The climate of the two islands is of the wet-tropical or tropical-rainfall type, and it is remarkably equable the year round. The mean annual temperature at sea level is about 26.7 degrees Centigrade; the monthly sea-level mean temperatures vary only a degree or so above or below that mark, and the average diurnal range at sea level is only about 10.6 degrees. Temperatures are lower at higher elevations (according to records from comparable places, mean temperature undergoes a drop of 1.35 degrees with every 300 metres), but here also they change within quite narrow monthly and diurnal ranges, and nowhere reach conditions of frost. The alternating wind systems that affect these islands consist of a variable set from the northwest, which occurs between December and April, and a stronger, more continual set from the southeast, which prevails from Mayh to December. These changes in wind have little discernible effedct on (sea-level) temperatures but they exert some influence on patterns of rainfall, particularly in the north.

Average rainfall at sea level is higher in the south (about 3353 millimetres per annum) than in the north (about 2667 millimetres per annum), and regional topographic factors serve to extend these differences somewhat. (Rainfall also tends to increase with elevation, but there are too few records available to indicate how much.) the north-westerly winds (December-April) distribute about the same amount of rainfall over all parts of both islands. during the southeast season (May-December), however, the moisture-laden winds deposit more of their water on the southern slopes of Bougainville's mountains, thereby accounting for the higher average annual rainfall in the south. As a result of this circumstance, Buka and north Bougainville undergo a dry season during this part of the year. but it is only relatively dry - or rather, relatively less wet; the longest recorded period without rain anywhere in these islands is only sixteen days, and the mean duration of rainless days for both islands is three days or less for all months of the year. The equability of the climate is also indicated by figures for relative humidity. On the basis of observations at sea-level stations, the mean monthly recordings range between only 75 and 86 per cent, and diurnal variations for any one station are even smaller.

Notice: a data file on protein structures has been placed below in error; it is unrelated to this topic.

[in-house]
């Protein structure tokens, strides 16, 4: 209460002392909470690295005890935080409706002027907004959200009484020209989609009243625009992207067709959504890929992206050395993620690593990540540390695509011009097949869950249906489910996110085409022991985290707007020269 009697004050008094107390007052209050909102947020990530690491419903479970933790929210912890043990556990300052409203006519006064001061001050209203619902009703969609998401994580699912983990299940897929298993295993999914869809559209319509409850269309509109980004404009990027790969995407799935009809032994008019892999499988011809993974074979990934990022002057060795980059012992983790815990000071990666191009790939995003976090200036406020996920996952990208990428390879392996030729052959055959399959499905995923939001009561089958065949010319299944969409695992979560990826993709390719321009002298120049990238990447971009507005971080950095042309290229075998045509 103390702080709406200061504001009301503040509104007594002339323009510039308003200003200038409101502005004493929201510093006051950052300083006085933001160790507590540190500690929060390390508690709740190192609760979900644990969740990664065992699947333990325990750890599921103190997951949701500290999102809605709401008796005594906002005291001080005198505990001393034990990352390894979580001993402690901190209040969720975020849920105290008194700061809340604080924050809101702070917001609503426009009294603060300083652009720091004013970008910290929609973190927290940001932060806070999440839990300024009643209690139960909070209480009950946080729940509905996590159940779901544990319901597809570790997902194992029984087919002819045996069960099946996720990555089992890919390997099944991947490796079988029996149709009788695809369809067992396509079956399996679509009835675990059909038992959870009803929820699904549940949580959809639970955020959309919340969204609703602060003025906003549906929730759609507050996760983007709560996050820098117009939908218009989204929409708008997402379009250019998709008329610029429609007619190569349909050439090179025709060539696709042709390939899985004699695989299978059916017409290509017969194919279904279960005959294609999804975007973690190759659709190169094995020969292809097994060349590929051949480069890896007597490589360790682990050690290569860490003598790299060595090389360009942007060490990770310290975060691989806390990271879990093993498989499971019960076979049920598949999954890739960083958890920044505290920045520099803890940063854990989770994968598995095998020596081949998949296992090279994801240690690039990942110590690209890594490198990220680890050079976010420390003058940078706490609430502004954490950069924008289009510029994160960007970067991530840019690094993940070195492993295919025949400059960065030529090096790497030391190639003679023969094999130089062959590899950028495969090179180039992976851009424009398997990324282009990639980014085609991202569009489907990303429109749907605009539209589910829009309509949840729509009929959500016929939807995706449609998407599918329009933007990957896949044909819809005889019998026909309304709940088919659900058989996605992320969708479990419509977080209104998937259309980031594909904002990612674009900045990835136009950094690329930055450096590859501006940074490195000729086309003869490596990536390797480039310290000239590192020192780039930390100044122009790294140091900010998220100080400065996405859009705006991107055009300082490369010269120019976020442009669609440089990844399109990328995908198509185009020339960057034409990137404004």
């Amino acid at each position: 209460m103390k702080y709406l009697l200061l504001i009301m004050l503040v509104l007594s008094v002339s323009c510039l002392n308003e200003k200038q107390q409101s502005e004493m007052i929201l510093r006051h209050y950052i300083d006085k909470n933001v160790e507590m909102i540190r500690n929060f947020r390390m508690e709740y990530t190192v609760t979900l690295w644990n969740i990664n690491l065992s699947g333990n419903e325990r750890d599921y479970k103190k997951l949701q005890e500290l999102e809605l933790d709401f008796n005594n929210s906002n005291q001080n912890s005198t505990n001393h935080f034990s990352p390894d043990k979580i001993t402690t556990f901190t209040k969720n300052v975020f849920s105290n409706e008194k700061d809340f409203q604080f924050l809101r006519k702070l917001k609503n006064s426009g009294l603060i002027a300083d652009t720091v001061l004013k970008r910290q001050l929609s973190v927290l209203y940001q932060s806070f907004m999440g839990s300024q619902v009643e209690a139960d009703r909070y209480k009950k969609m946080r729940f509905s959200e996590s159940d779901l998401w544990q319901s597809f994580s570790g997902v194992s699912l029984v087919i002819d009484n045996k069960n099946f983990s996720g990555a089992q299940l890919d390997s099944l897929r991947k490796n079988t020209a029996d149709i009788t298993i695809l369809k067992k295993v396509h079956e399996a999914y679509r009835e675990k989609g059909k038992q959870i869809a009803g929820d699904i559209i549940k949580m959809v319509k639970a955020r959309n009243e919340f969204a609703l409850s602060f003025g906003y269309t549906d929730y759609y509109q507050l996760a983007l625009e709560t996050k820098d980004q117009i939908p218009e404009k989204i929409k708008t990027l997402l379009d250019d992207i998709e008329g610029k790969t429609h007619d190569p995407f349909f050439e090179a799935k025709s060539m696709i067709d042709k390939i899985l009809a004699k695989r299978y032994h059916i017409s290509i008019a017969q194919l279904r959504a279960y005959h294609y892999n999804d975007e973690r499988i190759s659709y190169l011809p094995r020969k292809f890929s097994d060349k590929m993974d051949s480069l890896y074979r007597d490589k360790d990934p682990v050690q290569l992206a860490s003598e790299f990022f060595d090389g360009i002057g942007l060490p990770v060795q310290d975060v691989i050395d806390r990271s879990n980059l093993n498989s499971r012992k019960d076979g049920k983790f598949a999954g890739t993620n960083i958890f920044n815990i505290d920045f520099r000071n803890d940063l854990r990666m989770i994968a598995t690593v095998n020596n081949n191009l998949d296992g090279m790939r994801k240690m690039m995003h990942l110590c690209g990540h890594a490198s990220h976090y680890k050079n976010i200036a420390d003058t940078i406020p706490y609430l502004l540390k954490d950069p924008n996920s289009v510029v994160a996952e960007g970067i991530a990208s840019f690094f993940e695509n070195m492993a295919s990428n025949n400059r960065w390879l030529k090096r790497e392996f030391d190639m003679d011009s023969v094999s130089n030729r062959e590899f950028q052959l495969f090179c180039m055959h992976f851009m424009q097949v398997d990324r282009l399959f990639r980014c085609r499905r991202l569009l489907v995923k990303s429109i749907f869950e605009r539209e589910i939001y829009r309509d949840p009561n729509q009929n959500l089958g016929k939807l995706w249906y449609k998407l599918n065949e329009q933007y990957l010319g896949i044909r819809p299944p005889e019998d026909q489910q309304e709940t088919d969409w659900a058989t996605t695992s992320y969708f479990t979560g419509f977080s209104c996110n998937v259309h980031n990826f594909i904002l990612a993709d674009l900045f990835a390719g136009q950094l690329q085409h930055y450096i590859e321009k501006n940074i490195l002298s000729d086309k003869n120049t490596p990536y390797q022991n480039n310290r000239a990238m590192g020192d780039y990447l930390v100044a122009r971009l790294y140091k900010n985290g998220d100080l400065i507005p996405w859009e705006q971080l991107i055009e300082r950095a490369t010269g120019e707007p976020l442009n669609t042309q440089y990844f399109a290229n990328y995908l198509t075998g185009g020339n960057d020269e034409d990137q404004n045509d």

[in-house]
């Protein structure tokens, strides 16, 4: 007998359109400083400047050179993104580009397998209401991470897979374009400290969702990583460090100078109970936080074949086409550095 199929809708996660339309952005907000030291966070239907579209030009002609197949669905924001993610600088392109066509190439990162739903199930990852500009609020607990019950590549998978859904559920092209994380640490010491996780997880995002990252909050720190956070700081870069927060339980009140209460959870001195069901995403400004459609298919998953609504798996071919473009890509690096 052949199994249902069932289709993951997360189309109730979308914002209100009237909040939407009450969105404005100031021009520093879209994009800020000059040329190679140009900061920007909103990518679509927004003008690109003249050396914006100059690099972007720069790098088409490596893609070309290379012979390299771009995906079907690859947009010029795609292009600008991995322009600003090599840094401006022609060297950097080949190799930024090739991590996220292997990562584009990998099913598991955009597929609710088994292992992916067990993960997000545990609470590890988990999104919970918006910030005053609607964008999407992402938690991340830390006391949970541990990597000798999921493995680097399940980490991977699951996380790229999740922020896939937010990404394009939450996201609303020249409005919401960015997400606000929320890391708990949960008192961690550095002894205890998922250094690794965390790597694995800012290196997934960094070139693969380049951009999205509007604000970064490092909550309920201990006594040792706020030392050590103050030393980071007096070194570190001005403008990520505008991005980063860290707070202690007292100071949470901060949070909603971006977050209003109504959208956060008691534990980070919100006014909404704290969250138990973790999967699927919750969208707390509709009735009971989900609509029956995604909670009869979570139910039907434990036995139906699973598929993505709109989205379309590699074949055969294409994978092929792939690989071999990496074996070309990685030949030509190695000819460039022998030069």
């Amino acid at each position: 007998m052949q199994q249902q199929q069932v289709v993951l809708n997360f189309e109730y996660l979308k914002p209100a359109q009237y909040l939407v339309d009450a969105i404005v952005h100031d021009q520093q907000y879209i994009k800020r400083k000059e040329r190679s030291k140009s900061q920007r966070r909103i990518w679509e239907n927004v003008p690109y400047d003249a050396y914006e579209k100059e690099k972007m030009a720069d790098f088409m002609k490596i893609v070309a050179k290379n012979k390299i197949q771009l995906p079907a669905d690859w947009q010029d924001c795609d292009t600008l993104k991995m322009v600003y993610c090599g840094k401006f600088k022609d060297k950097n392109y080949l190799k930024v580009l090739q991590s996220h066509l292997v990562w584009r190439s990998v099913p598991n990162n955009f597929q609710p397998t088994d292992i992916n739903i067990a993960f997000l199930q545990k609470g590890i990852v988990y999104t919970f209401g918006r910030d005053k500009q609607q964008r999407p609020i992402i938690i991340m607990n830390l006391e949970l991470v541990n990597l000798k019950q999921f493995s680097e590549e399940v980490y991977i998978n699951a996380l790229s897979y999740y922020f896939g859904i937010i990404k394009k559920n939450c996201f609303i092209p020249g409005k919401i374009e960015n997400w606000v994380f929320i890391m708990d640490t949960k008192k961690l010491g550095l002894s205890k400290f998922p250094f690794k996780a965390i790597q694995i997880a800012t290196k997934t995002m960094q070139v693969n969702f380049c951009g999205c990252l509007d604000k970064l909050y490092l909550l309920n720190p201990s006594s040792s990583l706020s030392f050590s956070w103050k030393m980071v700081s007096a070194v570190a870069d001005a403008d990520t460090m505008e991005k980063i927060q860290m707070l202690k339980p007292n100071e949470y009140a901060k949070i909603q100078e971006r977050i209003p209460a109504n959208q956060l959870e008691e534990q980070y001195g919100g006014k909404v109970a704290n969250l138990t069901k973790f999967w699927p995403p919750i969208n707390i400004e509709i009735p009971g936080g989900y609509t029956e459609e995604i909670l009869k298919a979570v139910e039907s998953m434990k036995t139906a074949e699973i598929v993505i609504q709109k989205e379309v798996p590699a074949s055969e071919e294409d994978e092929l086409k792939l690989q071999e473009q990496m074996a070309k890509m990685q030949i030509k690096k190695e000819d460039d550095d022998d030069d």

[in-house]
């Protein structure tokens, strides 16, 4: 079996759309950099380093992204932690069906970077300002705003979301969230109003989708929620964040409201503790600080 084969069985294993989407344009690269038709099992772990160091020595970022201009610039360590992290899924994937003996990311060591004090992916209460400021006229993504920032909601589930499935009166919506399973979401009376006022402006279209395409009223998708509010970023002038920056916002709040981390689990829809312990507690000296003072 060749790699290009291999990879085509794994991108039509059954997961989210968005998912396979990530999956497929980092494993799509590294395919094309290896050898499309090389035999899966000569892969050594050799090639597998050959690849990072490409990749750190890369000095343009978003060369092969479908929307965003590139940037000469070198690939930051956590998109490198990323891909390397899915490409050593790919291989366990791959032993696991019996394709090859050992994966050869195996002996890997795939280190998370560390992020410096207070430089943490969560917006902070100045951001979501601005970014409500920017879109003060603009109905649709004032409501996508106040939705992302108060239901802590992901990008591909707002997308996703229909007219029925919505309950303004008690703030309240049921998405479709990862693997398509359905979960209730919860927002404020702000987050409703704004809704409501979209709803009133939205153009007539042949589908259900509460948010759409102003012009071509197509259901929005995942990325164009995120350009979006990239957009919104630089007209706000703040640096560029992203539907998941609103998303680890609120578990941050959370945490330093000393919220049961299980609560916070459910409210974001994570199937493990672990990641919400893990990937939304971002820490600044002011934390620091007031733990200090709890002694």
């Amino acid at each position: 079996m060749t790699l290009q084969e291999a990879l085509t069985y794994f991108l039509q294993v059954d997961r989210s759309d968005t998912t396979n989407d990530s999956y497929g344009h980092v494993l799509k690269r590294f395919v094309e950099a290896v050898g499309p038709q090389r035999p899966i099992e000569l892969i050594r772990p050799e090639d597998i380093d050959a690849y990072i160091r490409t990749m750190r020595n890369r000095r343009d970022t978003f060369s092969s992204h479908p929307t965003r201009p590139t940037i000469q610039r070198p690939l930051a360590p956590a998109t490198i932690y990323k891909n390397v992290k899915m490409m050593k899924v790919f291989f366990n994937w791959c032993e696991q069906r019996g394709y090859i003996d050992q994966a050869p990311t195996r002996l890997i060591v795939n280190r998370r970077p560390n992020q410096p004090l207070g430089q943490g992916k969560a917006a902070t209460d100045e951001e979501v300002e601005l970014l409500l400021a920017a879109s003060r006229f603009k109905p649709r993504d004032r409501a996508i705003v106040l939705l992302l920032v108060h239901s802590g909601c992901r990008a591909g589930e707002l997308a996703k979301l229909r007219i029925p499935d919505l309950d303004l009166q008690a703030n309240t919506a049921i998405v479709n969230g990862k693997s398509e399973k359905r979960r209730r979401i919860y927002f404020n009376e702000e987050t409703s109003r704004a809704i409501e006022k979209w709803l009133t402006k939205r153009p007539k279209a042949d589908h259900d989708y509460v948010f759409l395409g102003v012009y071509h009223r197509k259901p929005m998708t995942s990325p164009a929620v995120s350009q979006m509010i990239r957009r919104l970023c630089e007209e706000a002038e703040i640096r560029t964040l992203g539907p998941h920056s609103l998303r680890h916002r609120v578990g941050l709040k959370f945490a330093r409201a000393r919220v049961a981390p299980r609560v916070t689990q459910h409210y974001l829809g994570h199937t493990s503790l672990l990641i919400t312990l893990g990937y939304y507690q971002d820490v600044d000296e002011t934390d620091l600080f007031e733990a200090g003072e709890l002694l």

Certainly, climate should be considered as one of a number of factors that affect the landscapes of the islands. In addition, of course, climate exercises more direct influences on the lives of the human inhabitants. For example, the unremittingly high temperature and relative humidity undoubtedly affect the health and activities of expatriate visitors from temperate climes. It is reasonable to assume - although difficult to prove - that these climatic factors have some deleterious effects on the indigenes as well, not only in the encouragement they offer to some kinds of diseases but also in their influence upon levels of energy.

To the unsuspecting eye viewing these islands from the air or the sea or even from the ground, humans appear to have made very little impression upon the soils and the profuse vegetation, except for the areas directly affected by mining activities (including the new urban centres and sprawls), and the pockets of expatriate-developed plantations. Even some general awareness of the economic uselessness of many of the land systems cannot entirely erase the visual impression that the indigenous residents have barely begun to exploit the economic potential of their land. The most striking conclusion to be drawn from such a comparison is that in terms of existing types of cultivation and their present ratio of mix, the agricultural potential has already been pushed almost to its limit.

First Contacts with Europeans